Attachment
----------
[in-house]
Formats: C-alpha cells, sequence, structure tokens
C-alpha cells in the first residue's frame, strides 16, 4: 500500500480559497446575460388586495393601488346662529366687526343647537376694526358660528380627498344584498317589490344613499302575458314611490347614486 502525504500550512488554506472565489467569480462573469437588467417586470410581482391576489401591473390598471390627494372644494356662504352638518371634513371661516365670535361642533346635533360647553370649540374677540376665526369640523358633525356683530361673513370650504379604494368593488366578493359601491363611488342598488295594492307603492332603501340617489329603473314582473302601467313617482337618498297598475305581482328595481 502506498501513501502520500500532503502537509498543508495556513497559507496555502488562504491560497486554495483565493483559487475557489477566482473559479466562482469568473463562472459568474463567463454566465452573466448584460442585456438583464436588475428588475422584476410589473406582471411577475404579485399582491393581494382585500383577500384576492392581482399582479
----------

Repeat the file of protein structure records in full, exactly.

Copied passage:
[in-house]
Formats: C-alpha cells, sequence, structure tokens
C-alpha cells in the first residue's frame, strides 16, 4: 500500500480559497446575460388586495393601488346662529366687526343647537376694526358660528380627498344584498317589490344613499302575458314611490347614486 502525504500550512488554506472565489467569480462573469437588467417586470410581482391576489401591473390598471390627494372644494356662504352638518371634513371661516365670535361642533346635533360647553370649540374677540376665526369640523358633525356683530361673513370650504379604494368593488366578493359601491363611488342598488295594492307603492332603501340617489329603473314582473302601467313617482337618498297598475305581482328595481 502506498501513501502520500500532503502537509498543508495556513497559507496555502488562504491560497486554495483565493483559487475557489477566482473559479466562482469568473463562472459568474463567463454566465452573466448584460442585456438583464436588475428588475422584476410589473406582471411577475404579485399582491393581494382585500383577500384576492392581482399582479